Violence continued in parts of the North Caucasus – particularly in Dagestan – this past week despite the major blow dealt to the North Caucasus rebels by a counter-insurgency operation in which 17 militants were killed. There were reports that Doku Umarov, the Chechen rebel leader and “emir” of the Caucasus Emirate, was killed along with his wife, doctor and several close associates in that operation, which took place on March 28 in the village of Verkhny Alkun in Ingushetia’s Sunzha district. The rebels denied Umarov and his wife were killed in that operation, but they did confirm that Supyan Abdullaev, a top rebel commander and Umarov’s designated successor, was killed in the operation (www.kavkaz-uzel.ru, April 4; EDM, April 7). Today (April 8), the Kavkazsky Uzel website quoted a source in Russia’s special services as saying that DNA testing of the remains of those killed in the March 28 operation had not confirmed that Doka Umarov was killed (www.kavkaz-uzel.ru, April 8).
On April 7, three policemen were wounded when a booby trap explosive device detonated as they were conducting a search in Dagestan’s Kizilyurt district. On April 6, an improvised explosive device went off in Dagestan’s Tsumadinsky district as a car driven by an employee of a school was passing by. No one was hurt in that incident (www.kavkaz-uzel.ru, April 7).
Also on April 6, an unidentified attacker shot and wounded Dagestan’s deputy agriculture minister, Bilal Omarov. The hooded gunman shot Omarov in the head with a pistol fitted with a silencer as the deputy agriculture minister was walking towards his car after leaving his apartment building in the republican capital of Makhachkala. Omarov was in serious condition but his life was not in danger, hospital officials said. In the early hours of April 6, unidentified attackers shot up the building of the police department in the Dagestani town of Kizlyar. No one was hurt in that incident, which took place around 2 a.m., local time. The attackers reportedly used automatic rifles and a grenade launcher (www.kavkaz-uzel.ru, April 6).
On April 4, Dagestan’s Interior Ministry reported that a resident of the village of Mamedkala had reported to police that his father had left to go hunting near the village of Salik in the republic’s Derbent district but had never returned. The ministry reported that police had discovered the bullet-riddled body of the man in a vineyard near the village of Gezhukh in the Derbent district and that 9mm shell casings were found near the body. The hunter’s hunting rifle and mobile telephone were missing. As Kavkazsky Uzel noted, seven hunters were killed last year in the Baksan district of Kabardino-Balkaria, reportedly after they accidently stumbled across a rebel base (www.kavkaz-uzel.ru, April 5).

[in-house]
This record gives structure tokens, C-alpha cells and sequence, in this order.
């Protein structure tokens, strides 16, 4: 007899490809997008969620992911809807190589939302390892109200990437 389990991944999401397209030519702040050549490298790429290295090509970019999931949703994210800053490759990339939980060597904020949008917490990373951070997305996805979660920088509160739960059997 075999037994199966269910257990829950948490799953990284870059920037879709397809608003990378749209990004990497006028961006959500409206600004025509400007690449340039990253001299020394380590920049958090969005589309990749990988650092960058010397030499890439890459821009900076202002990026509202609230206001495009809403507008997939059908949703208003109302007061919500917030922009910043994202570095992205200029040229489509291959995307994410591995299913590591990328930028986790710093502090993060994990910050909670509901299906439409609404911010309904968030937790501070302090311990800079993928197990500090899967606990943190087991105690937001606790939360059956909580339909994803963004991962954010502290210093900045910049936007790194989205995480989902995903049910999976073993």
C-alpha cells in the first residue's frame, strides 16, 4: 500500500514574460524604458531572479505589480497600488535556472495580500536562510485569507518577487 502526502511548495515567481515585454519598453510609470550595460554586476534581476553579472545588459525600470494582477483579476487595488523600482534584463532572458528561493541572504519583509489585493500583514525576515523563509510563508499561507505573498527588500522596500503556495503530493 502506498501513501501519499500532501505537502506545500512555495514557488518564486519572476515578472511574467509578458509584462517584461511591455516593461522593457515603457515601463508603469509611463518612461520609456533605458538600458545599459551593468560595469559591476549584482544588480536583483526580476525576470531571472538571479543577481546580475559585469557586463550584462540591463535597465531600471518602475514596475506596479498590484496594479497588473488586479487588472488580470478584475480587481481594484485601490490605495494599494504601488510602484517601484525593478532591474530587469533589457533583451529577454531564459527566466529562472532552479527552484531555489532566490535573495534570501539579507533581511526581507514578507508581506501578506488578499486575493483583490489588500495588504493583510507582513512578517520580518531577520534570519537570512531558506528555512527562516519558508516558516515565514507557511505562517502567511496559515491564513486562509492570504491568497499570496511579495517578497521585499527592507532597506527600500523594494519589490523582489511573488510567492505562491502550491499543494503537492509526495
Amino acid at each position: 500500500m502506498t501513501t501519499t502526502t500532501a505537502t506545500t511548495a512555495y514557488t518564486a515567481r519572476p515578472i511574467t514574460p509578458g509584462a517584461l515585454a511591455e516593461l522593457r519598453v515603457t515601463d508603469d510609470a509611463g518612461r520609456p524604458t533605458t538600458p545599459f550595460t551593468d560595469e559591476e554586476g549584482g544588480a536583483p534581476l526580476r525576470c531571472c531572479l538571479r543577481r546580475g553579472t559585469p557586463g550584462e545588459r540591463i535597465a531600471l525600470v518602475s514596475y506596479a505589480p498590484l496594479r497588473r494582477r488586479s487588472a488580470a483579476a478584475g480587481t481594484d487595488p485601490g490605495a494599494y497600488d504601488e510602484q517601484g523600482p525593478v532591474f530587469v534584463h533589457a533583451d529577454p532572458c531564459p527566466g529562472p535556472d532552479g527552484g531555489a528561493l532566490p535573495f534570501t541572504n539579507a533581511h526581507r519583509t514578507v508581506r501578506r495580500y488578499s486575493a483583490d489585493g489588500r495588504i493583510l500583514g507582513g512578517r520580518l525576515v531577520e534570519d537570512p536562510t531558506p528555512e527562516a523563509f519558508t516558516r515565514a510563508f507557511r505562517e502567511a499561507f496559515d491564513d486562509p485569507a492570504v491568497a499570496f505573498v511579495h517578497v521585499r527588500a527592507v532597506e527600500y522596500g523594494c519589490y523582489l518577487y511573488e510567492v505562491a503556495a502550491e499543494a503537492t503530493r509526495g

On April 2, three unidentified gunmen shot up a VAZ-2106 automobile parked in Makhachkala. The two people in the car at the time of the attack – the driver and a passenger – were hospitalized with multiple gunshot wounds. The attackers drove off in a VAZ-2107 automobile. Investigators found 60 shell casings from automatic weapons of various calibers at the scene of the attack. Also on April 2, unidentified attackers fired a Shmel infantry rocket flamethrower at an entertainment center in the Dagestani city of Kaspiisk. The projectile hit an electric pole next to the center, and while the blast broke windows in the complex and the windshield of a car parked nearby, no one was hurt in the attack, which took place just before midnight, local time (www.kavkaz-uzel.ru, April 3).
On April 1, three suspected militants were killed in a shootout with security forces on Makhachkala-Buinaksk highway in Dagestan’s Kumtorkalinsky district. The National Anti-Terrorist Committee identified those killed as Rustam Batyrov, Batrutdin Salimov and Yakhya Aslanov. A spokesman for the committee, Nikolai Sintsov, identified Aslanov as “the leader of the Karabudakhkentsky sabotage-terrorist group, which has been involved in many crimes.” According to Sintsov, the group had organized the suicide bombing attacks in the village of Gubden in February, further attacks on policemen, and was also involved in the murder of four hunters near Gubden as well as a bomb attack targeting a grocery store (www.kavkaz-uzel.ru, April 2).
Meanwhile, Russian media reported on April 2 that the body of the former deputy commander of Russian military intelligence’s Vostok special battalion, Magomed Taisumov, was found in his native village of Benoi in Chechnya on April 1. According to the reports, Taisumov, who had been abducted from his home in the town of Novogrozny in Chechnya on March 28, may have been tortured before he was killed. Kommersant reported that investigators were looking into whether the killing was connected to criminal activities he may have been involved in or to his military past. The newspaper added that all the theories relating to Taisumov’s death were “linked to revenge.” The tradition of blood feud or vendetta remains alive in the North Caucasus (AFP, April 2).
It is worth noting that Taisumov’s former boss, Vostok battalion commander Sulim Yamadaev, was reportedly assassinated in Dubai in March 2009 following a series of confrontations between his men and those loyal to Chechen leader Ramzan Kadyrov. Yamadaev was subsequently removed as Vostok commander and put on Russia’s wanted list. In April 2009, the Dubai police accused Adam Delimkhanov, Kadyrov’s cousin and a Russian State Duma deputy, of ordering Yamadaev’s assassination.